Water Softener Regeneration: Top 5 Frequently Asked Questions
Our Master Tradesman gets straight to the point regarding five of your most-asked water softening questions.
We’ve talked about water softeners more than a few times, but it seems there’s still a handful of questions we haven’t answered. At long last, it’s officially here: the final installment in Team Austin’s water softening saga. Enjoy the trivia!
Q1: Why do water softeners regenerate in the middle of the night?
Night-owl customers tend to notice this. There are a few reasons for it:
- First, regeneration tends to be a rather noisy process. It’s counter-intuitive, but water softeners go off at night to avoid disrupting daytime activities, which tends to work out since they’re usually located away from bedrooms (in the living space or a nearby mechanical room).
- More importantly, any water used during the regeneration cycle will still be unsoftened. Yuck. Better to have it ready when everyone wakes up for the day, no?
- Above all, during certain portions of the regen cycle, the salt content of the water can be especially high, making it unsuitable for drinking or washing. At these times, it’s less of a preference thing and more of a safety hazard.
Q2: Can you program your softener to regenerate during the day?
Light sleepers and night-shift workers, we hear your plea. And the answer is yes. Yes, you can.
- The first and simplest method is to fool the time clock to mirror you by 12 hours. Basically, you just tell it to read the current time as AM rather than PM (or vice-versa). Voilà!
- If you prefer to keep the water softener’s internal calendar accurate, that’s fine, too. There are ways to get into the settings to change the default starting time for monthly regeneration. Again, peruse your user manual for instructions specific to your make & model. Just keep in mind that no water can be used during regeneration!
Q3: How long is one full regeneration cycle?
From start to finish, it takes about 1 to 2 hours.
- High-efficiency units are a bit on the longer side of that estimate, because they have to start by actually mixing the brine solution. “But that sounds like the opposite of efficient!” You might say. We know. If you simply must sate your curiosity, [here’s some recommended reading that touches on why “efficient” and “expedient” aren’t interchangeable terms].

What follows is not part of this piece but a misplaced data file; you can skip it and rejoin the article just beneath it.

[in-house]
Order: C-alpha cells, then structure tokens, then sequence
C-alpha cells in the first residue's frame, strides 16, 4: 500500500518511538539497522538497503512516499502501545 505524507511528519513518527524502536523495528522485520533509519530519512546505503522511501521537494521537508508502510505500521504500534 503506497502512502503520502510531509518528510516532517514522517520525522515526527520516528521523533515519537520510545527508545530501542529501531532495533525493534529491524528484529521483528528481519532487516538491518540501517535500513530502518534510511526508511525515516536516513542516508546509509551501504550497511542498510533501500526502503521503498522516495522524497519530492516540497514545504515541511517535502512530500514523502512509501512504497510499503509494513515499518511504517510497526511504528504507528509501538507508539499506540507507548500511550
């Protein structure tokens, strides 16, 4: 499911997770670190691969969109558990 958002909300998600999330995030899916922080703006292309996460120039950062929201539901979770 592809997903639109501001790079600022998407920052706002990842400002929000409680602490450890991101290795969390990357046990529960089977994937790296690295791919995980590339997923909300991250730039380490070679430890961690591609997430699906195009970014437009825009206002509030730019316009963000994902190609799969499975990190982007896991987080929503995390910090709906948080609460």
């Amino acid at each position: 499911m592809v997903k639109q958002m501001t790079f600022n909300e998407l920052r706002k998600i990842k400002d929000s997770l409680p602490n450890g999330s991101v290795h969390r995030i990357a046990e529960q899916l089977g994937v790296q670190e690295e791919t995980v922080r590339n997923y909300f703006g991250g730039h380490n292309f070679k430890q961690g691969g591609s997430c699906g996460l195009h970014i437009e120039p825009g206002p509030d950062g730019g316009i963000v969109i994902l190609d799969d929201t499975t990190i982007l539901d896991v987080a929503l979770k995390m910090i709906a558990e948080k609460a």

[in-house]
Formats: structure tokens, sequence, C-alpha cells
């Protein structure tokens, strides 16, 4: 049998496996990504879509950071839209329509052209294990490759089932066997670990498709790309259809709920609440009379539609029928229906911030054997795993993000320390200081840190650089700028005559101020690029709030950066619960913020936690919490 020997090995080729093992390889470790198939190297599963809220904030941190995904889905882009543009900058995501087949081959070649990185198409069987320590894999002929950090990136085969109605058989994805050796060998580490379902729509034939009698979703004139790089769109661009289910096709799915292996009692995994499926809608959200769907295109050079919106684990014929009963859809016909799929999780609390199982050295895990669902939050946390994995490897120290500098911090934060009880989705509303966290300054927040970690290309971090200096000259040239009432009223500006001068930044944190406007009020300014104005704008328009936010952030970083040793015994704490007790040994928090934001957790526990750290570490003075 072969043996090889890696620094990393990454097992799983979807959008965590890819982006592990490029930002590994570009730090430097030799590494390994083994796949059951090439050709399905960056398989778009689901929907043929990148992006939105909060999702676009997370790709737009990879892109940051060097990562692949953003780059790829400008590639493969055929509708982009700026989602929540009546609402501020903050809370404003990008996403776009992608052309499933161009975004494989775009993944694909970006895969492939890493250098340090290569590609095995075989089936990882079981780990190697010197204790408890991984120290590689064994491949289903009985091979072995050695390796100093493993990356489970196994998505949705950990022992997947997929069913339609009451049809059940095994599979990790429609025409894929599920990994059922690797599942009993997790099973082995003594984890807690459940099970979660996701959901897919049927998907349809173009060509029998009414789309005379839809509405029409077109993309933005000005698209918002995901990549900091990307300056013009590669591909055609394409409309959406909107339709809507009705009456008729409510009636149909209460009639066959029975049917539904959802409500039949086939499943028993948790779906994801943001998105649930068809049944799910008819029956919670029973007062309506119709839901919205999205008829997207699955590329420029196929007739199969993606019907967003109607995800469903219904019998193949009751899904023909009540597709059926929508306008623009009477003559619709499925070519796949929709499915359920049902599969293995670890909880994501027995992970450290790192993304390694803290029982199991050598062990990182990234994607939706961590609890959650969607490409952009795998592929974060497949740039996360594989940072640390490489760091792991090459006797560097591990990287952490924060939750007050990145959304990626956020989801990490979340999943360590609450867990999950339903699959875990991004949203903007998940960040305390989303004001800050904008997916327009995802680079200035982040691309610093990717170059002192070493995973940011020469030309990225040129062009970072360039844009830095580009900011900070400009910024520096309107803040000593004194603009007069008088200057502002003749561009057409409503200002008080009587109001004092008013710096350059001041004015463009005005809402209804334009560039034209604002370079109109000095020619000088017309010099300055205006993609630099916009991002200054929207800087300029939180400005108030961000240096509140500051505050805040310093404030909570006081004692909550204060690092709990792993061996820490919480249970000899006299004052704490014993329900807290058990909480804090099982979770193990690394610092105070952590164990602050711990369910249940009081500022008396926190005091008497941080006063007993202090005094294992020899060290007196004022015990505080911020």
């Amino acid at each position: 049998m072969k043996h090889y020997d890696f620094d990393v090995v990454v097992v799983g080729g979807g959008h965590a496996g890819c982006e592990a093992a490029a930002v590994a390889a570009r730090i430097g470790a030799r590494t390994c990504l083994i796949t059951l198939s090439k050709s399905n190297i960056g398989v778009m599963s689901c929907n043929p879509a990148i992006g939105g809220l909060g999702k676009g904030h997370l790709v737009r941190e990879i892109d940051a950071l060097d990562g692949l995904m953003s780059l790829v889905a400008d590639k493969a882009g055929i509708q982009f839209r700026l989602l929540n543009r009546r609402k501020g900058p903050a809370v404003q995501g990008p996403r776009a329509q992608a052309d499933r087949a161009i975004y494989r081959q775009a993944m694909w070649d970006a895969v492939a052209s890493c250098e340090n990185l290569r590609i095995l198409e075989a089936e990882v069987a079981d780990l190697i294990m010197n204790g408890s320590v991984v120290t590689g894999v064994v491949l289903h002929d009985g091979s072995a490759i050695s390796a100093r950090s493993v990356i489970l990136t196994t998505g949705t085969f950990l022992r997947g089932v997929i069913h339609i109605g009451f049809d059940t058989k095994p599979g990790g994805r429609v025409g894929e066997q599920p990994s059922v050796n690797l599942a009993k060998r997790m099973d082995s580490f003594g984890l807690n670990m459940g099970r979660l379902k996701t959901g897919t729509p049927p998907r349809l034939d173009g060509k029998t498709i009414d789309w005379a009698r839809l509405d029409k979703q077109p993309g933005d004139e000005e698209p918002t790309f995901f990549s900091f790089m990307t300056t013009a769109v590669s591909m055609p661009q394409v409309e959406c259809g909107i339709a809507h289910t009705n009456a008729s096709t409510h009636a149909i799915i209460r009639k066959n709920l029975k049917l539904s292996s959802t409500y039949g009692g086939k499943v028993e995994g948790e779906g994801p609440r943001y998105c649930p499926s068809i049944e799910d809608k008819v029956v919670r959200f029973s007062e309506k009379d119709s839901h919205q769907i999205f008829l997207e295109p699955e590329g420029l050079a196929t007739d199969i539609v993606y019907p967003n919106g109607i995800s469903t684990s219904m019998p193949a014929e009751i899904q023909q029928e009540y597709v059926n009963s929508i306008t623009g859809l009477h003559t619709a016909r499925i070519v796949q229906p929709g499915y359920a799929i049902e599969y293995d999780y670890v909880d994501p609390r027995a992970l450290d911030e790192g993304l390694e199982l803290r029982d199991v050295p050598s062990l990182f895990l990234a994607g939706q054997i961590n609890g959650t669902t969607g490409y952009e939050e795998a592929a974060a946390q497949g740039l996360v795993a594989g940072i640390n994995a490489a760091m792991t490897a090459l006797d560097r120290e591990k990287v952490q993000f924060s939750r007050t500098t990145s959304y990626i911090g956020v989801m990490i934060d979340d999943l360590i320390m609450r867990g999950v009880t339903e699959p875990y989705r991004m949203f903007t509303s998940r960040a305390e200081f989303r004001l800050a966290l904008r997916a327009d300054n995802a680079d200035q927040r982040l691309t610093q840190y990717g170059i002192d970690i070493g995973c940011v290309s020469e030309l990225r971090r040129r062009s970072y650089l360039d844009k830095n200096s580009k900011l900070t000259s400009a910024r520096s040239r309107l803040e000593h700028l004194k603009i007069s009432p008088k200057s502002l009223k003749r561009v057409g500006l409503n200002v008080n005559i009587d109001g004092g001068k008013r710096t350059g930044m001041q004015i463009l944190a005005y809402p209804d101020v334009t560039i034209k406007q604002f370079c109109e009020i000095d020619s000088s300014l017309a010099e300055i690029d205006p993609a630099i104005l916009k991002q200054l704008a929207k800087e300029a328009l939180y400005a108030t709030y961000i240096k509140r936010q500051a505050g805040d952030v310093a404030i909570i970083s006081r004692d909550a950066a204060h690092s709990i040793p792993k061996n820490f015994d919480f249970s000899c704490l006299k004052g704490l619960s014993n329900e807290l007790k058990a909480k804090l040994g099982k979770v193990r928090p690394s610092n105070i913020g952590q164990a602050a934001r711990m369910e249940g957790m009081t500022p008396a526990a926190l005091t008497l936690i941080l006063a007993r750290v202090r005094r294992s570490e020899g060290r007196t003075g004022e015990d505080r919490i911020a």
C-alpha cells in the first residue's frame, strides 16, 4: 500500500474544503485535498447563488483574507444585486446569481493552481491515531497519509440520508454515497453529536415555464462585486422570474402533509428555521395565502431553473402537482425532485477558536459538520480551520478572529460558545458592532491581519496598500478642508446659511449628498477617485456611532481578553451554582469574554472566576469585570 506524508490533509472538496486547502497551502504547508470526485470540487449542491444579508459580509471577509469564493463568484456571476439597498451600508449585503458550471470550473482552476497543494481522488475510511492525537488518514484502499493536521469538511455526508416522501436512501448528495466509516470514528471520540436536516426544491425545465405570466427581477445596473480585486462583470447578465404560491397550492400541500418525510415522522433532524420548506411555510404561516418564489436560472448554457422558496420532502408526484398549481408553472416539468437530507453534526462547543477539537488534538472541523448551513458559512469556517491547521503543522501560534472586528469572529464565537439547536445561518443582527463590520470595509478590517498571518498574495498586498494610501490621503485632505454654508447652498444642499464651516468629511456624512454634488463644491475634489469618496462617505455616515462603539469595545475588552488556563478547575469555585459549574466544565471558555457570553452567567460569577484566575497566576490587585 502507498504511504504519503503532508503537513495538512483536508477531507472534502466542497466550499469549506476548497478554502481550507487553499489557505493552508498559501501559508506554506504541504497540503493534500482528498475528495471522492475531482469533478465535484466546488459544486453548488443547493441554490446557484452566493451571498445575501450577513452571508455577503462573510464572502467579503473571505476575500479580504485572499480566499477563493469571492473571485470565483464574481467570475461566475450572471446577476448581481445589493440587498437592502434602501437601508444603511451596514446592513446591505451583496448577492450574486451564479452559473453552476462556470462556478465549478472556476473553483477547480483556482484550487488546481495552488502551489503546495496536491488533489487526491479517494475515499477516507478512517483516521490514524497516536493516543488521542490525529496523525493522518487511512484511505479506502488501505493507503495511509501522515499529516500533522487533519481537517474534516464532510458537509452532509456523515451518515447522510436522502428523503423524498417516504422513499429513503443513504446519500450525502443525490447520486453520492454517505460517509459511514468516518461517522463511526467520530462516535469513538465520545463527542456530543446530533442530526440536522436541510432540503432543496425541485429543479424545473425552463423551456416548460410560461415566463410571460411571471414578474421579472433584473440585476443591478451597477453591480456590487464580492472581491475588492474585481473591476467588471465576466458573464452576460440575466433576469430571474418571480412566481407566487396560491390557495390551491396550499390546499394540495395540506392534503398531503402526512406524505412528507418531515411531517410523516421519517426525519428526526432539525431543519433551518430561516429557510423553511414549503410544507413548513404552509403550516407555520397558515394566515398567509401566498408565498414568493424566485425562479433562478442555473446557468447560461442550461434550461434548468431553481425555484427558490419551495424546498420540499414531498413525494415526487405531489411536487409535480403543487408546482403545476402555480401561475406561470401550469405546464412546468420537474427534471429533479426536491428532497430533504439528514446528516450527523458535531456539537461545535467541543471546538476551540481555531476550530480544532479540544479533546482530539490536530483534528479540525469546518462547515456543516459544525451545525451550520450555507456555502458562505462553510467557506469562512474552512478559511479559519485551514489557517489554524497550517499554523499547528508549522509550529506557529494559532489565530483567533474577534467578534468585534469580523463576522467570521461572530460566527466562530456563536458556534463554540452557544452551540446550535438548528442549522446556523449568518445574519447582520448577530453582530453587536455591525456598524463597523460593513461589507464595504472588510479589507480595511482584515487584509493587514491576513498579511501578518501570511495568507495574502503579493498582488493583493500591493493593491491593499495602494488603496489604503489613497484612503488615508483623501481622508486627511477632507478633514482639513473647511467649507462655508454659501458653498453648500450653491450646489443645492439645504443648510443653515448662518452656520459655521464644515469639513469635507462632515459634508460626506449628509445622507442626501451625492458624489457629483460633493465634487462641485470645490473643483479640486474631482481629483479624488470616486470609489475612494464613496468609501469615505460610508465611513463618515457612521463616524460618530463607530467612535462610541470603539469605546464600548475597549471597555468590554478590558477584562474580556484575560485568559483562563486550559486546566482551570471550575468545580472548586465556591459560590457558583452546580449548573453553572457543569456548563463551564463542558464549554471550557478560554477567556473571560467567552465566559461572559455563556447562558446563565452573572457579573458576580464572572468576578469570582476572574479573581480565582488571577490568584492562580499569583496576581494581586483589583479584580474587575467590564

- On that note, low-efficiency units maintain a certain level of brine at all times. So they skip straight to the brine-drawing stage, wherein all water softeners draw the heavy salt water from the tank and introduce it into the softening media to clean and rejuvenate the water-softening media. This is why they’re able to regenerate fully in closer to an hour, unlike their energy-efficient cousins.
Q4: How much water does a softener use just to regenerate?
Somewhere between 75 and 100 gallons is a good conservative estimate.
- The majority of this water is used to flush out the tank after recharging the water softener bed. During this stage, it removes built-up traces of calcium and magnesium so that when you start using the softener again, the water that’s waiting for you is perfectly sanitary.
- If that seems like a lot of water, that’s totally fair. It kind of is! But it’s not wasted. It’s important to have access to clean, safe water. And it’s pretty cool to have technology that only has to do this every four weeks in exchange for guaranteed safe, soft water at all times.
Q5: Should you reset your water softener’s clock after a storm?
Well, most modern units have a backup battery. It’s this small, watch-type battery built into the control to keep tracking time during power outages, because of course, outages happen. But over time, this battery will die, as all batteries must eventually die. So don’t go forgetting about it!
- Since you have to [add salt on a monthly basis] anyway, it’s a good idea to check the time whenever you do that, and adjust it if it’s off by more than a few minutes.
- We also recommend resetting the water softener to reflect the actual time if you encounter a lengthy power outage.
- Over the course of several years, a neglected unit can become so desynchronized that you end up with a regen cycle that starts at 5:00am when you’re trying to brush your teeth and brew coffee. Not only is it inconvenient in that way, but it can actually cause other problems with your plumbing system in the long term. Yikes!
Q6: Didn’t the title say there were only 5 questions…?
This is embarrassing. While we’re here, how’s your water softener? Austin Plumbing, Heating & Air has amassed more than 80 years of experience serving the people of Southeastern Wisconsin, and we’d love to help you, too. If you need anything, [don’t hesitate to give us a call!]